'We're only just beginning to understand the remarkable benefits of tech'

George Marcotte
Tech has the potential to make positive impacts in society

We hear a lot about the ills of technology. We’re too plugged in. We don’t switch off. We’ll soon be outsmarted.

Equally important is to recognise technology as a force for good.

New and emerging technologies are delivering remarkable benefits, but especially for those with disabilities. From helping people with hearing impairments to enjoy the theatre, to supporting blind employees in the workplace, technology is breaking boundaries and driving increased accessibility for all.

Organisations, public and private, are waking up to this potential and starting to innovate.

Charities are seeing new ways to help the communities they are set up to support. Businesses are exploring opportunities to engage those customers and colleagues who face challenges in their day to day lives.

More and more are investing in technological solutions, several moving from experimentation to piloting them in the real world. We are proud to have worked with many of them.

So how is technology already making a difference?

Helping hearing impaired patrons enjoy the theatre

The National Theatre is the first to make a digital difference by using augmented reality (AR) to improve the theatre experience for patrons with hearing impairments.

Data from Action on Hearing Loss and the Arts Council suggested there are around 900,000 hearing-impaired people across the UK who would like to engage with the arts, but less than 5,000 felt comfortable to attend a performance. Digital is changing this situation by making the experience more accessible for all.

We worked with the National Theatre to pilot a new experience for patrons, that harnesses the combined power of AR, speech-following software and its own audio description service.

Accenture is working with The National Theatre so hearing-impaired people can engage with the arts (PA Archive/PA Images)

Delivered on the latest Epson smart glasses, the technology will allow theatre-goers to see captions during the performance, on the glasses, all synced to the actors’ voices. Imagine the captions are viewed on TV, only with the atmosphere of a live theatre performance, and you will have an idea of what it is like to experience.

With the glasses, those who are hearing impaired can experience the theatre without barriers from any seat in the auditorium. This technology is being tested at the moment in live performances of selected productions.

The intention is to launch fully later this year.

Supporting visually-impaired colleagues at work

There are also examples of technology in the workplace encouraging inclusion. Drishti uses artificial intelligence (AI) to help people with visual impairments experience the world around them and navigate the workplace.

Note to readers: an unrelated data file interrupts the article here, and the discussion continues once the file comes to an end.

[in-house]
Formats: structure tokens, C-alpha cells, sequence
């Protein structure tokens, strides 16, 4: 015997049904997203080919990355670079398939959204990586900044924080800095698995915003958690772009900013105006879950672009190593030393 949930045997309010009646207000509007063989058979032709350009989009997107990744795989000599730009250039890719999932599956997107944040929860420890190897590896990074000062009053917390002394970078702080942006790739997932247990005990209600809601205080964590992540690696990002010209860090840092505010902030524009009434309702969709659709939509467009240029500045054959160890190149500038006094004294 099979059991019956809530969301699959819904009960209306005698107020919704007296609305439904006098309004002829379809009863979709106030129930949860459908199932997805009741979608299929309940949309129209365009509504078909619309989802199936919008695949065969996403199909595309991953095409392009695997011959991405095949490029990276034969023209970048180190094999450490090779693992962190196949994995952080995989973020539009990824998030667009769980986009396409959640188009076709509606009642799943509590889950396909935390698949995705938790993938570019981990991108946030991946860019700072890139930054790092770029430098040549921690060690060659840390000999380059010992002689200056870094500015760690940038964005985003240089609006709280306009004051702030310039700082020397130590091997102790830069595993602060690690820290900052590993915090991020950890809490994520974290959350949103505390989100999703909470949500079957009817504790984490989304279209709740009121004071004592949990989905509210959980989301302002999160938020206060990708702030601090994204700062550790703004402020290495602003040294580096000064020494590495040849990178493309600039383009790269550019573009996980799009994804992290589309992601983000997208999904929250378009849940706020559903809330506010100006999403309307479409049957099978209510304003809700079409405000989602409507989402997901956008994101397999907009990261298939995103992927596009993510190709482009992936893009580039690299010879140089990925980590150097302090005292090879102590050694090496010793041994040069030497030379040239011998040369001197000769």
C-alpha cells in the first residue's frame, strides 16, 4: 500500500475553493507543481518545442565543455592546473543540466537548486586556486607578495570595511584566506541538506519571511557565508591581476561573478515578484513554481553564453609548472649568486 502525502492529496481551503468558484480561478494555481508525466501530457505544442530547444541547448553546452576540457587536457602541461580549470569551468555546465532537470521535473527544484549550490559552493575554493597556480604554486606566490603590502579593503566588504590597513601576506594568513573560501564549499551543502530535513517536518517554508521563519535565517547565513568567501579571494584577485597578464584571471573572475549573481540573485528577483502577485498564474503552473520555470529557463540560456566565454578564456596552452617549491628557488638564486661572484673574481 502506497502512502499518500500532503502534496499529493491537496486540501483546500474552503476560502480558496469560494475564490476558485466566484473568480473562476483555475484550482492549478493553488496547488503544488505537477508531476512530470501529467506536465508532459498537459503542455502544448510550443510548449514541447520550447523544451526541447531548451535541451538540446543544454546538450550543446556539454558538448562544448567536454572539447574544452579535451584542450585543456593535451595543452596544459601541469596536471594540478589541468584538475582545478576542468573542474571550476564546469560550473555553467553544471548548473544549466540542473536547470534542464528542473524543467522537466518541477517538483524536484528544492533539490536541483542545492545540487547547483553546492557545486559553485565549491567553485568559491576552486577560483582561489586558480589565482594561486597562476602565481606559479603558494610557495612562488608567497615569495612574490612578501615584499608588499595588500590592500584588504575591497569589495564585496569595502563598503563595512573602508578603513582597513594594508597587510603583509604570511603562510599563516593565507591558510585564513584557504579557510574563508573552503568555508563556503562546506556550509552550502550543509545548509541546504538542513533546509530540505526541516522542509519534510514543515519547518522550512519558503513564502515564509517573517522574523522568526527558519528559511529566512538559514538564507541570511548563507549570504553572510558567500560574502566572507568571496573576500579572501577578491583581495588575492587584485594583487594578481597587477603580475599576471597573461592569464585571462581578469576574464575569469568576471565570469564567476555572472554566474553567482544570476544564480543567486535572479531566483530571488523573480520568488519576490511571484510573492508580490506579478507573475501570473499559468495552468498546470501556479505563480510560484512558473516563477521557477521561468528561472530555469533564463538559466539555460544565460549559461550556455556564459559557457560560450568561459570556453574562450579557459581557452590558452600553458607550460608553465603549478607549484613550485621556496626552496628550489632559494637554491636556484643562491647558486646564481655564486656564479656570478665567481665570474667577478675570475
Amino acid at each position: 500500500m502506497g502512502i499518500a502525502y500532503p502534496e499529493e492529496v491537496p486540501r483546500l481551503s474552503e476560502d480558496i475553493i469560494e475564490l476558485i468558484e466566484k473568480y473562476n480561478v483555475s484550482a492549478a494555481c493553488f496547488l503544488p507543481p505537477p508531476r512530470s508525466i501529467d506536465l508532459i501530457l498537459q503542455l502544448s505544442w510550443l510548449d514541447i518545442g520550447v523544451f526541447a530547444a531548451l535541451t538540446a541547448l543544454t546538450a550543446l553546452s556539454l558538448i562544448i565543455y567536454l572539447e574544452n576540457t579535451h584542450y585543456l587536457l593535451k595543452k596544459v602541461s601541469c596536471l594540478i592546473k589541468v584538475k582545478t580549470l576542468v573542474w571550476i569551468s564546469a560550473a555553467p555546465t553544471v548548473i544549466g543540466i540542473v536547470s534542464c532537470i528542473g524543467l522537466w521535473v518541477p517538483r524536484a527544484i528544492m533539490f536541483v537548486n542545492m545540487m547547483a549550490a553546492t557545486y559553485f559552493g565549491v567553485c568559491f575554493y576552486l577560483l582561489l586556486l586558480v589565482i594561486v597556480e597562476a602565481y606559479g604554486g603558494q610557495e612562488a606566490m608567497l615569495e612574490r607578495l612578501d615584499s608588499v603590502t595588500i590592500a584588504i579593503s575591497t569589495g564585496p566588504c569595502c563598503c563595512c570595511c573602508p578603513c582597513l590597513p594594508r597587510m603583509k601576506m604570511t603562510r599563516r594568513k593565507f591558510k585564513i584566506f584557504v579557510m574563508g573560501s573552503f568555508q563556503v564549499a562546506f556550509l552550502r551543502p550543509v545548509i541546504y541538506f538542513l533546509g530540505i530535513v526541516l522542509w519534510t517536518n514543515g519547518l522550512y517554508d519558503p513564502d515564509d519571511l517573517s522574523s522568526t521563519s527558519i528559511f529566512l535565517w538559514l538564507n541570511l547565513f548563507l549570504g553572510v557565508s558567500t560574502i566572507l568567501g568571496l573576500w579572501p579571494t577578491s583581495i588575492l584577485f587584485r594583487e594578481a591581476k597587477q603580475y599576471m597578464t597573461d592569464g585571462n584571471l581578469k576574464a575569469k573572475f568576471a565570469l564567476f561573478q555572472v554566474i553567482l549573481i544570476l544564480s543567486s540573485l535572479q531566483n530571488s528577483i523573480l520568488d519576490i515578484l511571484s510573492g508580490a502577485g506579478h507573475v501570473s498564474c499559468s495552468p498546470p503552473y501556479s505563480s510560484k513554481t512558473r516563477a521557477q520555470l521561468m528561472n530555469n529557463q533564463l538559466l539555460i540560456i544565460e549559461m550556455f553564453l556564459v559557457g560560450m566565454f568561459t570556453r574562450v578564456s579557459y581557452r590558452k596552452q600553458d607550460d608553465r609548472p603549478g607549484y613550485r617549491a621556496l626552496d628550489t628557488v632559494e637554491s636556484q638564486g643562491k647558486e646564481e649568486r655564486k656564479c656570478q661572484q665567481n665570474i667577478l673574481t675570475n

We developed this smartphone-based technology in partnership with the National Association for the Blind in India.

Powered by AI, it uses image recognition, natural language processing, and natural language generation capabilities, to bring to life a person’s environment through a description of their surroundings.

It can tell you the number of people in a room, and identify their age, gender, and emotions based on facial expressions. It can also be used to narrate text from books and documents and recognise currency.

The project, which started as a trial with over 100 of our own visually impaired employees in India, is now being piloted in our offices in South Africa and Argentina. Hopefully, in the not-too-distant future, we will see the rollout of this type of technology which will have a positive impact on the lives of those in the visually impaired community.

Helping seniors to manage care and loneliness

Digital isn’t just helping those with disabilities; it can also support older people in their homes. With an ageing population and demands on the care system intensifying, it can play a significant role in supporting families and carers, as well as improving the independence of the elderly.

We recently finished work on a pilot programme that uses artificial intelligence and voice-powered Amazon Echo technology to help older people manage their care and well-being. With the help of Age UK London, we identified the more common challenges of everyday life for older people – from setting daily reminders to the heartache of loneliness – and created a simple solution to help tackle them.

The technology can learn behaviours and preferences and suggest activities to support physical and mental health. It can provide better access to reading and learning materials, music, daily exercises, appointment reminders.

And it includes a portal that lets family members and caregivers check whether loved ones have taken their medication or made new requests for care.

Age UK reports that 200,000 older people in the UK are going a month or more without having a conversation with friends or family. With the senior population growing fast in the UK, using technology to help and support the older community will only become more vital.

The Amazon Echo is being used to help old people manage their care and well-being (Amazon)

Looking to the future

Technology clearly has huge potential to make positive impacts in society. There are powerful examples of how businesses are already working to adopt advanced and emerging technologies to help solve challenges faced by those who are vulnerable or disabled.

And what we are seeing now is just the tip of the iceberg. The extent to which technology can change lives for the better is profound.

It is now for us to use technology to push the boundaries of what is possible.

George Marcotte is the managing director of Accenture Digital